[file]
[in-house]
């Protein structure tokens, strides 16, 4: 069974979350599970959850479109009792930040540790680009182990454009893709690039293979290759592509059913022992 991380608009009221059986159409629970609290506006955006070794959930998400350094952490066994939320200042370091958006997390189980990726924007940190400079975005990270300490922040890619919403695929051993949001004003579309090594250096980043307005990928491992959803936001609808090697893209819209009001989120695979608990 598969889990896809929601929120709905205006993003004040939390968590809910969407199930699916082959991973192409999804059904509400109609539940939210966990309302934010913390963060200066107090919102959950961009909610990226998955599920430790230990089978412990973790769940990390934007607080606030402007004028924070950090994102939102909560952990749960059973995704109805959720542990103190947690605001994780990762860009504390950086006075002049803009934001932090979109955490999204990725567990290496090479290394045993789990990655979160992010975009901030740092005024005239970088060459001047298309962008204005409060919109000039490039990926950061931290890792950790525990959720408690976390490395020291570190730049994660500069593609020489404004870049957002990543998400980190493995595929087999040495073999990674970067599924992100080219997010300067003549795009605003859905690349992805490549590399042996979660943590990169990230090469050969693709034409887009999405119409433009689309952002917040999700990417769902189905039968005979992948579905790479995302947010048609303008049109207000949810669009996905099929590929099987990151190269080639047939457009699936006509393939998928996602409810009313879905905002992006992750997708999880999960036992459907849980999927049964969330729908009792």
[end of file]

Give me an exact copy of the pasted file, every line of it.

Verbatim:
[in-house]
């Protein structure tokens, strides 16, 4: 069974979350599970959850479109009792930040540790680009182990454009893709690039293979290759592509059913022992 991380608009009221059986159409629970609290506006955006070794959930998400350094952490066994939320200042370091958006997390189980990726924007940190400079975005990270300490922040890619919403695929051993949001004003579309090594250096980043307005990928491992959803936001609808090697893209819209009001989120695979608990 598969889990896809929601929120709905205006993003004040939390968590809910969407199930699916082959991973192409999804059904509400109609539940939210966990309302934010913390963060200066107090919102959950961009909610990226998955599920430790230990089978412990973790769940990390934007607080606030402007004028924070950090994102939102909560952990749960059973995704109805959720542990103190947690605001994780990762860009504390950086006075002049803009934001932090979109955490999204990725567990290496090479290394045993789990990655979160992010975009901030740092005024005239970088060459001047298309962008204005409060919109000039490039990926950061931290890792950790525990959720408690976390490395020291570190730049994660500069593609020489404004870049957002990543998400980190493995595929087999040495073999990674970067599924992100080219997010300067003549795009605003859905690349992805490549590399042996979660943590990169990230090469050969693709034409887009999405119409433009689309952002917040999700990417769902189905039968005979992948579905790479995302947010048609303008049109207000949810669009996905099929590929099987990151190269080639047939457009699936006509393939998928996602409810009313879905905002992006992750997708999880999960036992459907849980999927049964969330729908009792």